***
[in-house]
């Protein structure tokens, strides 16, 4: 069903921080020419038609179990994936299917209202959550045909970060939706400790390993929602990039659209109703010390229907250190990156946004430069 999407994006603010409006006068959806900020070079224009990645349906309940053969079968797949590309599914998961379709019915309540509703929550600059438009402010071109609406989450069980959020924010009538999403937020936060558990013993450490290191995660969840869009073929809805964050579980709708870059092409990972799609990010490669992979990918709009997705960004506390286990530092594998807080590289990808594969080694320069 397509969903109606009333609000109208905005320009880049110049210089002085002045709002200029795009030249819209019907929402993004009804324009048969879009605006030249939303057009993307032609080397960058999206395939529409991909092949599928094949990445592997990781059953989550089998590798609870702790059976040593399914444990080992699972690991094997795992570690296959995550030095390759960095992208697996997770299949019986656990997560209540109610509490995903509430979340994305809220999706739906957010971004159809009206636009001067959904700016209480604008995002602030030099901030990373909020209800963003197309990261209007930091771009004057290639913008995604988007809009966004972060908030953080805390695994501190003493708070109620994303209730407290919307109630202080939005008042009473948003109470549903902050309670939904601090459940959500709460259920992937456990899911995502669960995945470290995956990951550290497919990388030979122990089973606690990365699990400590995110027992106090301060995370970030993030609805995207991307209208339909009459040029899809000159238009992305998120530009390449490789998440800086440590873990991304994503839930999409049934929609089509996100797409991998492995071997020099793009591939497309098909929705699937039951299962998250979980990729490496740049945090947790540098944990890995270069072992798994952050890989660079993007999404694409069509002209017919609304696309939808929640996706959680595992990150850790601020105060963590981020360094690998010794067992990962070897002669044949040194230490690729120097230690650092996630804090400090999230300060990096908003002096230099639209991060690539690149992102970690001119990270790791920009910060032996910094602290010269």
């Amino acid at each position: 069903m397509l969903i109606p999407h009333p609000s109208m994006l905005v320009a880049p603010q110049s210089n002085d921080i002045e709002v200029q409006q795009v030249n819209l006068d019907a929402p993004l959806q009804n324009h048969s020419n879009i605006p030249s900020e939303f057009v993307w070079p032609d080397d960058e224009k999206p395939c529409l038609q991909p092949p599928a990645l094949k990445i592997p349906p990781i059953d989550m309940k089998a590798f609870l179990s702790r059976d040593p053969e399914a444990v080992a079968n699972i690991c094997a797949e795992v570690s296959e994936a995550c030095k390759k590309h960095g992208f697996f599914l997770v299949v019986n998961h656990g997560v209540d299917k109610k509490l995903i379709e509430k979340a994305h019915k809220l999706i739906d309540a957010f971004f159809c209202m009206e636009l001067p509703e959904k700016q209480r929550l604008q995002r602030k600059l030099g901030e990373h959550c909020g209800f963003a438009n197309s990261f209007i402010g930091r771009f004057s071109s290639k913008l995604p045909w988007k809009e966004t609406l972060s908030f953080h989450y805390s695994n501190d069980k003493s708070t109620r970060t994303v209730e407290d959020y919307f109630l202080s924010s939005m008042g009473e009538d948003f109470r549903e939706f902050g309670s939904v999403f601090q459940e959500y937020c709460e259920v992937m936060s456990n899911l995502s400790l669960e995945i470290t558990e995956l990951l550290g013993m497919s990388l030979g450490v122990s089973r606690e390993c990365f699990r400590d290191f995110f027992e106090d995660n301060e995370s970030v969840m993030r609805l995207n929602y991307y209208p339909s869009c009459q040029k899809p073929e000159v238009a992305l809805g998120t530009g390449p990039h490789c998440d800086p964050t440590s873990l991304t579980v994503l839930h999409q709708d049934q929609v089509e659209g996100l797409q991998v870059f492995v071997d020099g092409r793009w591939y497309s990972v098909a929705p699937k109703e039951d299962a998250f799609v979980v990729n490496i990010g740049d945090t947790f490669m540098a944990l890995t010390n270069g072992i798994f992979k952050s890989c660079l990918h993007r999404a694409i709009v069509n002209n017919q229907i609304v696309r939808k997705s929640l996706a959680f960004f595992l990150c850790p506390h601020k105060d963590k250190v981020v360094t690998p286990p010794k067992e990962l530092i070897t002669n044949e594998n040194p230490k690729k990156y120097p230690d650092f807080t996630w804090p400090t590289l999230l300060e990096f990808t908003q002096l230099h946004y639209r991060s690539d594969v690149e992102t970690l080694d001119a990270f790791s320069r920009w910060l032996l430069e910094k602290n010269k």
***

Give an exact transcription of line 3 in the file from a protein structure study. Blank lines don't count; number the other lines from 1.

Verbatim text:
């Amino acid at each position: 069903m397509l969903i109606p999407h009333p609000s109208m994006l905005v320009a880049p603010q110049s210089n002085d921080i002045e709002v200029q409006q795009v030249n819209l006068d019907a929402p993004l959806q009804n324009h048969s020419n879009i605006p030249s900020e939303f057009v993307w070079p032609d080397d960058e224009k999206p395939c529409l038609q991909p092949p599928a990645l094949k990445i592997p349906p990781i059953d989550m309940k089998a590798f609870l179990s702790r059976d040593p053969e399914a444990v080992a079968n699972i690991c094997a797949e795992v570690s296959e994936a995550c030095k390759k590309h960095g992208f697996f599914l997770v299949v019986n998961h656990g997560v209540d299917k109610k509490l995903i379709e509430k979340a994305h019915k809220l999706i739906d309540a957010f971004f159809c209202m009206e636009l001067p509703e959904k700016q209480r929550l604008q995002r602030k600059l030099g901030e990373h959550c909020g209800f963003a438009n197309s990261f209007i402010g930091r771009f004057s071109s290639k913008l995604p045909w988007k809009e966004t609406l972060s908030f953080h989450y805390s695994n501190d069980k003493s708070t109620r970060t994303v209730e407290d959020y919307f109630l202080s924010s939005m008042g009473e009538d948003f109470r549903e939706f902050g309670s939904v999403f601090q459940e959500y937020c709460e259920v992937m936060s456990n899911l995502s400790l669960e995945i470290t558990e995956l990951l550290g013993m497919s990388l030979g450490v122990s089973r606690e390993c990365f699990r400590d290191f995110f027992e106090d995660n301060e995370s970030v969840m993030r609805l995207n929602y991307y209208p339909s869009c009459q040029k899809p073929e000159v238009a992305l809805g998120t530009g390449p990039h490789c998440d800086p964050t440590s873990l991304t579980v994503l839930h999409q709708d049934q929609v089509e659209g996100l797409q991998v870059f492995v071997d020099g092409r793009w591939y497309s990972v098909a929705p699937k109703e039951d299962a998250f799609v979980v990729n490496i990010g740049d945090t947790f490669m540098a944990l890995t010390n270069g072992i798994f992979k952050s890989c660079l990918h993007r999404a694409i709009v069509n002209n017919q229907i609304v696309r939808k997705s929640l996706a959680f960004f595992l990150c850790p506390h601020k105060d963590k250190v981020v360094t690998p286990p010794k067992e990962l530092i070897t002669n044949e594998n040194p230490k690729k990156y120097p230690d650092f807080t996630w804090p400090t590289l999230l300060e990096f990808t908003q002096l230099h946004y639209r991060s690539d594969v690149e992102t970690l080694d001119a990270f790791s320069r920009w910060l032996l430069e910094k602290n010269k």